Puzzles are good for you!

Jigsaw puzzles are a great learning tool for kids, from preschool age on up. They help to build fine motor skills, reasoning, patience, hand-eye coordination, problem solving, memory, shape and pattern recognition, and organizational skills. When my daughter started attending preschool at age 3 she got really into puzzles, and we have enjoyed doing them ever since, working our way up from 25- to 100- to 200-piece projects.

This is our puzzle corner of the "activity closet." Ravensburger are especially good!

It occurs to me that jigsaw puzzles probably offer the same benefits for grown ups as for little kids. I have done two larger jigsaws this week with family and found them to be deeply satisfying. For example, doing a puzzle is much better than fiddling with my smartphone because there are dimensions. Also it's lovely to have someone do a puzzle with you. You can give each other little assignments: "You work on the penguin and I'll do the turkey," or "Let me know if you find pieces of this orange guy." It's a way to be together that's simpler than face-to-face conversation and a relief from the ubiquitous screen time.

Christmas Day diversion: "Alexander the Great Enthroned at Persepolis," a Springbok puzzle, 500 pieces (the actual manuscript folio is housed at the Walters Art Museum in Baltimore)

Boxing Day diversion: "Birds of the World," a Cobble Hill puzzle, 400 pieces (Cobble Hill puzzles have very large pieces grading to very small pieces so young and experienced can both partake)

The Springbok puzzle of Alexander happened to be from the 70s or 80s, and the box contained a useful brochure on how to host a PUZZLE PARTY. I hope if you click on each image you can get more detail, because the suggestions are very useful.

On Christmas Day I reminisced with my elder relation about the REAL puzzle parties back in the day. I remember observing the very particular gestures of the women as they chatted (women seemed to be the main jigsaw champs). She would confidently pick up a piece, try it out in a few ways, then if it didn't match, toss it down without breaking focus and move on to another likely piece. It was that singular trying-it-out-while-talking-about-something-else motion that I found myself making again and again some 30 years later. It felt right. I want to have a puzzle party!

What are your jigsaw experiences? Isn't the yellow puzzle brochure full of great puzzle party ideas?

Running Recap 2014, Goals 2015

It was a good running year. I wasn't as fast as last year, but I was consistent. This is my second year of weekly long runs (generally 10-12 miles long), and I think it is paying off in overall endurance. It was also my first year of winter running outdoors and that really freed up my training and versatility during the early, cold, dark months of the year.

Here are a few notes about this year...

My first goal was also the biggest single event—a half marathon in May. I felt a lot stronger and better prepared this time, but the middle of the race was still a crazy, long slog. Next time I'm seriously considering bringing my iPod. I'm not sure how I feel about music during a race (is it cheating?). I think bringing my iPod would make the race more bearable and probably improve my time. I'm probably going to have to try it just to see if that's true!

I did all of my "usual" shorter races this year, four 5ks, a 4-miler and a 3-miler. In the 5ks I came in either 2nd or 3rd woman in 100% of them, so that's good. I was defending two firsts though and didn't make either one. There were some speedy women in the field this year, and I was happy with my times and efforts despite not WINNING and all.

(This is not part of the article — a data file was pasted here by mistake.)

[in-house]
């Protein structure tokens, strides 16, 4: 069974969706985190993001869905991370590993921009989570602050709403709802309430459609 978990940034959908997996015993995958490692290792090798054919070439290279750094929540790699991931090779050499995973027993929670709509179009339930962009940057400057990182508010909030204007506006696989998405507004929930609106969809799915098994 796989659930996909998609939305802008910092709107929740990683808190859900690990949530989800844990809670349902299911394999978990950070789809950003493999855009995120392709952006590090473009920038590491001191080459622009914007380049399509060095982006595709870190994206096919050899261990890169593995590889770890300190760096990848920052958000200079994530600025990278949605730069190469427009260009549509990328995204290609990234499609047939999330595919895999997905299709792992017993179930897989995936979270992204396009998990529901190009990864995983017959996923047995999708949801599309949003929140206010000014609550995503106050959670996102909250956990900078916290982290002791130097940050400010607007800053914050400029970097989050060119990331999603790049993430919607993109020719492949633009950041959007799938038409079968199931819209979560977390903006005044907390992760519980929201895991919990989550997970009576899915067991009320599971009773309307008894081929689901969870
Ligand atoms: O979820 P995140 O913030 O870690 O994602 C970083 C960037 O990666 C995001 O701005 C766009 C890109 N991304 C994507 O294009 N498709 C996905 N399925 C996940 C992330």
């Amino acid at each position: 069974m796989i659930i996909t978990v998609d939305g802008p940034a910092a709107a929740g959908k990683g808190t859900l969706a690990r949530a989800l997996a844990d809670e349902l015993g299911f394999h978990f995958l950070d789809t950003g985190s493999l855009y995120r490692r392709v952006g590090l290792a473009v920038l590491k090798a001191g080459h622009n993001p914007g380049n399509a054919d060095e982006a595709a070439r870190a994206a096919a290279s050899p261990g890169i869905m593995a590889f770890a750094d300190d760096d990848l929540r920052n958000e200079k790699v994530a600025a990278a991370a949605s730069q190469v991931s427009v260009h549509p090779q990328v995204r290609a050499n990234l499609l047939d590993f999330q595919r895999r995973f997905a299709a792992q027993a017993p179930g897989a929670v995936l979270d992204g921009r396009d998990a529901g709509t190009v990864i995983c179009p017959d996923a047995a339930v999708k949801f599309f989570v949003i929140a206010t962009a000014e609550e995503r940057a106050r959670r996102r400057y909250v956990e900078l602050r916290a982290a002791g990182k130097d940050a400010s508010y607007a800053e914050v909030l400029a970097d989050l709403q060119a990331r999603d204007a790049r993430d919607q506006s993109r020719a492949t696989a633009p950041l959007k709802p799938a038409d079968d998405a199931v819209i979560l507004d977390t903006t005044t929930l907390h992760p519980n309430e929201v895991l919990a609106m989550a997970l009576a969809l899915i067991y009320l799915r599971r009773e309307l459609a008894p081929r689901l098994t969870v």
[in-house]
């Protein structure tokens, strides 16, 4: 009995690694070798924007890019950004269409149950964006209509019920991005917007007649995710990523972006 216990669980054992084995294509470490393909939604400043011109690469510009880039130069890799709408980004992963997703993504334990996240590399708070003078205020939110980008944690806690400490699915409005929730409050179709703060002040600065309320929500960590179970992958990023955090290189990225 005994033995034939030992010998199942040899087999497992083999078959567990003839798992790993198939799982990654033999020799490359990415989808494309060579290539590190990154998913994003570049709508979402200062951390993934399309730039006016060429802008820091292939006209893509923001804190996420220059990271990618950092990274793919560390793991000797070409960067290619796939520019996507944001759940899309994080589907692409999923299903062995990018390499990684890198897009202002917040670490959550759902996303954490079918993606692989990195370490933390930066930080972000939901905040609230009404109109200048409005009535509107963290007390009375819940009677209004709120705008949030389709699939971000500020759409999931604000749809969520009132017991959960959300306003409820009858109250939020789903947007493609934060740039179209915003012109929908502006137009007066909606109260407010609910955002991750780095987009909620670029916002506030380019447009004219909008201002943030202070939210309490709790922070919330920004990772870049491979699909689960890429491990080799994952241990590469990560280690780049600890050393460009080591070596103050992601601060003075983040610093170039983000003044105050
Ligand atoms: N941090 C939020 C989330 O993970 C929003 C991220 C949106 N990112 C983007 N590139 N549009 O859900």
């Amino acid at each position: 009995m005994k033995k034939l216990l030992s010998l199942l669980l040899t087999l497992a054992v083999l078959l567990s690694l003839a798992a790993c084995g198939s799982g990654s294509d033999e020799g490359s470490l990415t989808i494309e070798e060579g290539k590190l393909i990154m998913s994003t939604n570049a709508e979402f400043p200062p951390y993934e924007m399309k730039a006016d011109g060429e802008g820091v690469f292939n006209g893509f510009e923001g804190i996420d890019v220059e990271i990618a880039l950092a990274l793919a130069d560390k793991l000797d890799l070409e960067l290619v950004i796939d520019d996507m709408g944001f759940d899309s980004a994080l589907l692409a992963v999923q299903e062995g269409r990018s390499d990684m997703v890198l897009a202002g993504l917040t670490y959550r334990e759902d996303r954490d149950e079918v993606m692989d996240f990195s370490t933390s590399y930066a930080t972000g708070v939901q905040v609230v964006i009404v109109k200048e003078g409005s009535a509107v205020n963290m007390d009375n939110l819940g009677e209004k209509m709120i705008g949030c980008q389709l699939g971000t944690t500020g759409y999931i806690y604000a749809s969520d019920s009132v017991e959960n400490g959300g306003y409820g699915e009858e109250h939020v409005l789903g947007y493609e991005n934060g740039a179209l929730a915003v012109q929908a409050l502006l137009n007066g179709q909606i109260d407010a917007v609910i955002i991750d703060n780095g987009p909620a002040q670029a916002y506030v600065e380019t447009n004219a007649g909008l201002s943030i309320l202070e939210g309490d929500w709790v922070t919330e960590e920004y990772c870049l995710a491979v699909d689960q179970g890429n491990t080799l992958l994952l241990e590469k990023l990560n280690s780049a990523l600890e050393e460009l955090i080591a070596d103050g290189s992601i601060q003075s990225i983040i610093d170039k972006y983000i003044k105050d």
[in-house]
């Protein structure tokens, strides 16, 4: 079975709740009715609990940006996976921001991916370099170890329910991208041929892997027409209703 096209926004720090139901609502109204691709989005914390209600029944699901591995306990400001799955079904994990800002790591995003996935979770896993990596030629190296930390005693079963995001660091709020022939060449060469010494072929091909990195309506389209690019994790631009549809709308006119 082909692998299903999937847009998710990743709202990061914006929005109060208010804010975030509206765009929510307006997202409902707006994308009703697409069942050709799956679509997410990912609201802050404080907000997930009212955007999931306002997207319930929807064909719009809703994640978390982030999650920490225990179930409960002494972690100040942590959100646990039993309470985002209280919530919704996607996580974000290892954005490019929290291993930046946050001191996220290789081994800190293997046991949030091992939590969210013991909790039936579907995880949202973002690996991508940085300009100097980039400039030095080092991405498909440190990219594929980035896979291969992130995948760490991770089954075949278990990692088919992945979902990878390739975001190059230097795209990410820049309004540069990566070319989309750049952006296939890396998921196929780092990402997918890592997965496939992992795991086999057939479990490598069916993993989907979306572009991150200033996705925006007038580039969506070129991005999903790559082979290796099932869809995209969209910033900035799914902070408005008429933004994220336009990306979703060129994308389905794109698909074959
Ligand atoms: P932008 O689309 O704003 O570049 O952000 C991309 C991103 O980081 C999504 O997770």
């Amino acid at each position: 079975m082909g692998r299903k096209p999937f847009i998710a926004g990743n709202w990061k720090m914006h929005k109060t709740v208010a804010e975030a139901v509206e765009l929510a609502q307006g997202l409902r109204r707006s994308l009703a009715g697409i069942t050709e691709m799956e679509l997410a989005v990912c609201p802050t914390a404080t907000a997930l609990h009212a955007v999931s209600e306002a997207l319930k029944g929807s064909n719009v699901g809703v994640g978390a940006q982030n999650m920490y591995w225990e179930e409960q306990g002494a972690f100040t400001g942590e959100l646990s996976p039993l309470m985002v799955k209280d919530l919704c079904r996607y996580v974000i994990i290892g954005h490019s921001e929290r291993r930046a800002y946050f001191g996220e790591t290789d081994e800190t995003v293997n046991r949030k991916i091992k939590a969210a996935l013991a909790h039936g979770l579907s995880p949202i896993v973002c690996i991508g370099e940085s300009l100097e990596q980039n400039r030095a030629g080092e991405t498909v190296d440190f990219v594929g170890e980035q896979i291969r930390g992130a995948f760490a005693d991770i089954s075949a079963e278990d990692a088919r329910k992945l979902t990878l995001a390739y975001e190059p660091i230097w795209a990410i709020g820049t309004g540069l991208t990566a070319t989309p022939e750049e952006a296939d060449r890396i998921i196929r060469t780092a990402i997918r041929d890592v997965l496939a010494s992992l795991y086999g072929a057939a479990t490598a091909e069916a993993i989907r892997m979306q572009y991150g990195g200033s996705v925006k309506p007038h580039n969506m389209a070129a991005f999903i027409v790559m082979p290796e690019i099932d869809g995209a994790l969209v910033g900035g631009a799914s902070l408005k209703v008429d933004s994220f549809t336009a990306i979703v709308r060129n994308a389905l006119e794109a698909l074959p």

I enjoyed my longest streak so far, during which I ran every day from Memorial Day to July 4. Even though many of those days I only ran 1 mile, it made June one of my highest mileage months of the year. My highest mileage ever was in November, when I set the goal of running 100 miles in one month. I succeeded.

November 2014 mileage: 100.69 miles. YAY!

For general fitness, I run with a group every Tuesday morning, try to lift weights once a week, do 2-mile fun runs every other week in the summer, try to run 4 miles of hills every Thursday morning, go to SPIN class on Fridays, and get in my Sunday long run every week. I add things when I can, but try hard not to drop things because it makes me grumpy.

I love running so much. I can't really explain it. I love that it's possible. If I set a goal for myself, I can work toward that goal slowly but surely, and many times I will be successful. I'm probably never going to write a novel, never going to have a big beautiful house near the ocean, maybe never even travel in Europe again, but I can run. I can run far, I can run long, I can run faster, and that possibility feels great.

Also I should probably note that I have become obsessed with ultrarunning recently—running a distance longer than a marathon, often on trails. This might be something I'm going to work up to as I just can't shake the idea, crazy as it sounds.

Set goals for success! Here's what I have in mind for 2015

2015 Goals:

Continue with usual shorter races (four 5ks and two holiday runs)
Try a new distance: 10k? 50k?
More snowshoeing in the winter months
More fun runs in summer months

Half Marathon (probably the same one in May)
Streak from Memorial Day-July 4
November Pile on the Miles
Get a couple of 100+ mile months
Learn more about using heart monitor
Try some trail running, get more confident on hills
change hydration system (handheld? I still hate my waistpack)
pay more attention to nutrition, both while running and with everyday food

This book, Believe Training Journal by Lauren Fleshman and Roisin McGettigan-Dumas, is going to help me!

It's a handsome training journal with tons of tips co-written by one of my running idols, Lauren Fleshman. She even signed it!!

Have you started thinking about 2015? Any goals already in mind?